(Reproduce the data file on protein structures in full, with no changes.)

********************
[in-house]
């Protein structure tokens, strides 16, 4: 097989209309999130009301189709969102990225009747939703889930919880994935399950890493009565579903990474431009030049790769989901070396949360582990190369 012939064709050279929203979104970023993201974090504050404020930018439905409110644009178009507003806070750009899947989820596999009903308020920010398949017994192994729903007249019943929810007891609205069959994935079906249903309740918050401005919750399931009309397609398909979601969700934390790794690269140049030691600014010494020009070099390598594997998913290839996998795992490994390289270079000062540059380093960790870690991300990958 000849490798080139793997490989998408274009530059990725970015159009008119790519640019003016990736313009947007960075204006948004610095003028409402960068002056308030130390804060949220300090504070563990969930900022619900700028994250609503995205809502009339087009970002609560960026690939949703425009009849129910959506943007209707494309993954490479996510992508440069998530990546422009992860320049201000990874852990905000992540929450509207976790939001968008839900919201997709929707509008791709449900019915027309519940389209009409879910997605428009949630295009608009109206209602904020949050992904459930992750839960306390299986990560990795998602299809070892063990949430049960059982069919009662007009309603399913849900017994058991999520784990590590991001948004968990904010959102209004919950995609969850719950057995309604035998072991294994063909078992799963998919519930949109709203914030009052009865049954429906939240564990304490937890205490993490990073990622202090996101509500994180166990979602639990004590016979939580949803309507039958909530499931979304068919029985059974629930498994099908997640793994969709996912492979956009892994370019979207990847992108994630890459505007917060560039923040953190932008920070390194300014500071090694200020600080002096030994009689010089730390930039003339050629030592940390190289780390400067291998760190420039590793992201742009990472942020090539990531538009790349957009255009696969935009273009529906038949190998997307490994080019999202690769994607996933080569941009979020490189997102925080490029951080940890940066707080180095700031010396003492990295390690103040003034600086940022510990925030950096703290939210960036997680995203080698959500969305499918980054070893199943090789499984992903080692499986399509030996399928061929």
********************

[in-house]
């Protein structure tokens, strides 16, 4: 097989209309999130009301189709969102990225009747939703889930919880994935399950890493009565579903990474431009030049790769989901070396949360582990190369 012939064709050279929203979104970023993201974090504050404020930018439905409110644009178009507003806070750009899947989820596999009903308020920010398949017994192994729903007249019943929810007891609205069959994935079906249903309740918050401005919750399931009309397609398909979601969700934390790794690269140049030691600014010494020009070099390598594997998913290839996998795992490994390289270079000062540059380093960790870690991300990958 000849490798080139793997490989998408274009530059990725970015159009008119790519640019003016990736313009947007960075204006948004610095003028409402960068002056308030130390804060949220300090504070563990969930900022619900700028994250609503995205809502009339087009970002609560960026690939949703425009009849129910959506943007209707494309993954490479996510992508440069998530990546422009992860320049201000990874852990905000992540929450509207976790939001968008839900919201997709929707509008791709449900019915027309519940389209009409879910997605428009949630295009608009109206209602904020949050992904459930992750839960306390299986990560990795998602299809070892063990949430049960059982069919009662007009309603399913849900017994058991999520784990590590991001948004968990904010959102209004919950995609969850719950057995309604035998072991294994063909078992799963998919519930949109709203914030009052009865049954429906939240564990304490937890205490993490990073990622202090996101509500994180166990979602639990004590016979939580949803309507039958909530499931979304068919029985059974629930498994099908997640793994969709996912492979956009892994370019979207990847992108994630890459505007917060560039923040953190932008920070390194300014500071090694200020600080002096030994009689010089730390930039003339050629030592940390190289780390400067291998760190420039590793992201742009990472942020090539990531538009790349957009255009696969935009273009529906038949190998997307490994080019999202690769994607996933080569941009979020490189997102925080490029951080940890940066707080180095700031010396003492990295390690103040003034600086940022510990925030950096703290939210960036997680995203080698959500969305499918980054070893199943090789499984992903080692499986399509030996399928061929």